Commingling is a Term Most Often Applied to Funds or Assets
When a fiduciary, a person entrusted with the management of funds other than his or her own in trust, mixes trust money with that of others, the fiduciary is commingling funds. When the fiduciary of a trust commingles the trust funds, he breaches his or her fiduciary duty by commingling the two accounts. Commingling problems are found when business funds are mingled with personal funds. Even when you do everything right, if you don’t have your corporate formalities in place and the appropriate paper trail, you can be innocently accused of commingling assets inappropriately.
A Huge Ponzi Scheme
Recently there was a high profile case where a stockbroker/financial planner and Chairman of the NASDAQ stock market, was involved in a huge Ponzi scheme. He was sent to jail for 150 years. At first it looked like his wife was going to walk away a very wealthy woman from the stolen assets. However, things began to fall apart when the Feds came up with a “commingling” problem that was triggered when this man, who should have known better, didn’t keep a paper trail when he moved money between his company and his personal accounts.
Because of the commingling and the lack or corporate formalities, the Feds eventually proved that his wife, who was never an employee of the company, had millions of dollars belonging to the company and its customers transferred into her personal accounts. These transfers were made without any legitimate business purpose or any value given to the company. They occurred simply because of her relationship with the stockbroker.
In the end a complaint was filed against the wife that accused her of having a no “good faith basis” to believe she was entitled to the money taken out of the company. In other words she was accused because of the commingling of funds, and there were no records to prove otherwise.
The complaint against the wife alleged that three days before the man confessed to the fraud, $11 million was transferred from the firm’s business account to his wife. It was also alleged that the wife received more than $3 million from the business over the last six years to pay personal expenses charged to her American Express card. Mr. Picard, the attorney for the petitioners, also discovered $2 million in payments to a business that the wife had invested in. If these transfers had been legally recorded in the company’s formalities, it would have been difficult to prove this commingling. The wife would be in a better position today.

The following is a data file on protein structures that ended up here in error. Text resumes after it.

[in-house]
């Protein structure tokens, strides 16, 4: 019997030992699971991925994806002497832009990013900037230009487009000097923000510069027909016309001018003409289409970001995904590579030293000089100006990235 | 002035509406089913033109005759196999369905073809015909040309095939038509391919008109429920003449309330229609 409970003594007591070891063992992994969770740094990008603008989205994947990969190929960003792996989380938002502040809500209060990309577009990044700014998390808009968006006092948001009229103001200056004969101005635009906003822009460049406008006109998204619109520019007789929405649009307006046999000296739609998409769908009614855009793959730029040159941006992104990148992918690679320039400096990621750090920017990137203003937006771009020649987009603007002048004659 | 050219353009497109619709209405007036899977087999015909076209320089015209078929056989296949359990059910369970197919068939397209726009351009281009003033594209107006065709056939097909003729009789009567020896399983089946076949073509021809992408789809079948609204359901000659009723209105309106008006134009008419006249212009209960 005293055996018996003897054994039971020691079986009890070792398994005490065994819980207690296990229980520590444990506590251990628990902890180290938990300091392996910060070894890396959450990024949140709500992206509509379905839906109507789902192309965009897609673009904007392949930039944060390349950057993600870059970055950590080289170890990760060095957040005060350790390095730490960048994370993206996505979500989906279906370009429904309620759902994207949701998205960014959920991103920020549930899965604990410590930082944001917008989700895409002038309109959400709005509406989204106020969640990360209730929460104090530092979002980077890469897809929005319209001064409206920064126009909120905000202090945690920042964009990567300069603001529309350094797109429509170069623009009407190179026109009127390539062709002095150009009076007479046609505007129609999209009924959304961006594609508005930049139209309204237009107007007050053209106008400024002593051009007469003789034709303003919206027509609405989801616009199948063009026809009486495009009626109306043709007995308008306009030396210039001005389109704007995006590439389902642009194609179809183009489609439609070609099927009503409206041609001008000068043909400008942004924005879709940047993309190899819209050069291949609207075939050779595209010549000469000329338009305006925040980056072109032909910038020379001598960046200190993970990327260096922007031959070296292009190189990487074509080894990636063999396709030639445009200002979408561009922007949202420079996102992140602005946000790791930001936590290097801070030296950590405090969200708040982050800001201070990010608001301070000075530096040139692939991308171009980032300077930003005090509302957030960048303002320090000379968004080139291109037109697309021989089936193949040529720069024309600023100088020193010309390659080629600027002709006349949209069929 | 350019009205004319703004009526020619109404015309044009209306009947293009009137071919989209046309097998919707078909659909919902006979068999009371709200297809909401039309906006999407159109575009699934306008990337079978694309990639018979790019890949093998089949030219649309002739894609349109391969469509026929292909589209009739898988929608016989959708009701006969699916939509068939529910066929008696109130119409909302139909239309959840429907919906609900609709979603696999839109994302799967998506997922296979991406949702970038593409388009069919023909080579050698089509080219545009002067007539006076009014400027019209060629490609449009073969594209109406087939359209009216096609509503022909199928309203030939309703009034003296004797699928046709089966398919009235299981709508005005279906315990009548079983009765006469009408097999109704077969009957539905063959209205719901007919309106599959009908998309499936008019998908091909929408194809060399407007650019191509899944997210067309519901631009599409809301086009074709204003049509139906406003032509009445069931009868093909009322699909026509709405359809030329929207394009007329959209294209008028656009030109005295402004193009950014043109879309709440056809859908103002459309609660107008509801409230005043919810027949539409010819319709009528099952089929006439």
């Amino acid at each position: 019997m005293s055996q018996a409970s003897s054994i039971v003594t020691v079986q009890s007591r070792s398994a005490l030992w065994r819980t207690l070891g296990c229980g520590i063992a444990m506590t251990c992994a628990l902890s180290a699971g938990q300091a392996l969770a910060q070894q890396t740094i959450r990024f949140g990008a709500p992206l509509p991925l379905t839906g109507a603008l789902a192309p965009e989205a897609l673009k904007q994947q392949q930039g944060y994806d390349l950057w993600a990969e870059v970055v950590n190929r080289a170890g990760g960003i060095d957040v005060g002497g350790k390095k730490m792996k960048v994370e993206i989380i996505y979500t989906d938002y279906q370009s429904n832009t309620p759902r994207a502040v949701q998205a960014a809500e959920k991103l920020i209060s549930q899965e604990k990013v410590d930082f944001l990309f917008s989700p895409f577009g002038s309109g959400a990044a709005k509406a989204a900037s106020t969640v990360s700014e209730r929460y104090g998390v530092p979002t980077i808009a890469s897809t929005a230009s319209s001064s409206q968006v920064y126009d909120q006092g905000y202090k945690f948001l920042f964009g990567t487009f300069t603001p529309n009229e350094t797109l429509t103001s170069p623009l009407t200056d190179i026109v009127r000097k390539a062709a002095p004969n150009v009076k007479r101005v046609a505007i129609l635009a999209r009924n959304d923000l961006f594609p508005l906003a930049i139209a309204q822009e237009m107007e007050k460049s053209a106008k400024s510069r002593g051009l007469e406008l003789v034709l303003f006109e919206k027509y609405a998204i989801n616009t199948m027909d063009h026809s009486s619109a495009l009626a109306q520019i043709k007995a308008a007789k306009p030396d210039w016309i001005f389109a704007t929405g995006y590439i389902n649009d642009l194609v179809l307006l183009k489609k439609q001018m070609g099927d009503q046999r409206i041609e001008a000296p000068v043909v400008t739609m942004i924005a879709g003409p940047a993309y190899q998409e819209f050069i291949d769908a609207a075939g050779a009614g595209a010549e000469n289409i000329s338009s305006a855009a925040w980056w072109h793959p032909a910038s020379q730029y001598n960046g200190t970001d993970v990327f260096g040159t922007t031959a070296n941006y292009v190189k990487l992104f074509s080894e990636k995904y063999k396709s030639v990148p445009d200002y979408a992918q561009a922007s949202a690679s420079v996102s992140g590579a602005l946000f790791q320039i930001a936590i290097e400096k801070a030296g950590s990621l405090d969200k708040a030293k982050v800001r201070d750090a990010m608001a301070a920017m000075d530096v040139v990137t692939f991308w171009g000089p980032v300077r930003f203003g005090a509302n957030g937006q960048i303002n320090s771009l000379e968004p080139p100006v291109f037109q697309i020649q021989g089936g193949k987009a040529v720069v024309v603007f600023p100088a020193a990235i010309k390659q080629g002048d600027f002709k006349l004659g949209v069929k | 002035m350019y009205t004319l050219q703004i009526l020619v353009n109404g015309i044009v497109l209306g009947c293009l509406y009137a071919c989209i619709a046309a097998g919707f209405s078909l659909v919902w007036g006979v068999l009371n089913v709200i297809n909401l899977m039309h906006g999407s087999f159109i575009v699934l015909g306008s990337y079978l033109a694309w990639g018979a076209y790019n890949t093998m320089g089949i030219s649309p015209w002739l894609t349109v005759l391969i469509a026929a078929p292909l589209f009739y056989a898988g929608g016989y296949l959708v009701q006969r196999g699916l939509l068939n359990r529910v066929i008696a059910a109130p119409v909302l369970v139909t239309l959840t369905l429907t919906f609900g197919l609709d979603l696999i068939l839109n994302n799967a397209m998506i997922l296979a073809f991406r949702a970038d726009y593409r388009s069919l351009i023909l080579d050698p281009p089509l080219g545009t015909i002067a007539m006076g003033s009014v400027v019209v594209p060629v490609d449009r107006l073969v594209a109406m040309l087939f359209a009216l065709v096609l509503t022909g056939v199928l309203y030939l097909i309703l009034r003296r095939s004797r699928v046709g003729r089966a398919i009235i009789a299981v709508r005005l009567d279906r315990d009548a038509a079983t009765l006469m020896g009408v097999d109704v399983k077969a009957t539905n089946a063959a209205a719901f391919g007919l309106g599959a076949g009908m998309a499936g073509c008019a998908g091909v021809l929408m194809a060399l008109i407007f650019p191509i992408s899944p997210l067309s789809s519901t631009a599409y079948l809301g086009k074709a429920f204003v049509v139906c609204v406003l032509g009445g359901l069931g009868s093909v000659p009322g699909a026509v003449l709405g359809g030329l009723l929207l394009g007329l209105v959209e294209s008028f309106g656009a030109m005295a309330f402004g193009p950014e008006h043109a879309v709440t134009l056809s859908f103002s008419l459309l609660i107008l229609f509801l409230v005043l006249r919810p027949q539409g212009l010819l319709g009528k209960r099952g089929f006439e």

There are a whole series of asset protection lessons to take away from this man’s commingling oversight. One big one is that you have to have a reason for the asset transfer. You must also have a paper trail when you transfer money from a corporation to your personal accounts.
Corporate Formalities are a Big Deal
Corporate formalities are a big deal when your company is involved in a lawsuit. Of course, everybody has heard about commingling funds and corporate formalities. But, few take time to check their actions. Take a moment and stand back and look at your company books from a third party’s perspective. Yes, this is stupidly simple, but if you have overlooked your corporate formalities you could lose millions because of the oversight. I write and talk about these topics, and too often I still see very bright people make these critical mistakes. My LLC Wizard Course has a checklist of the most important corporate formalities you must pay attention to when you are maintaining your corporation. You can’t afford to overlook any of these items.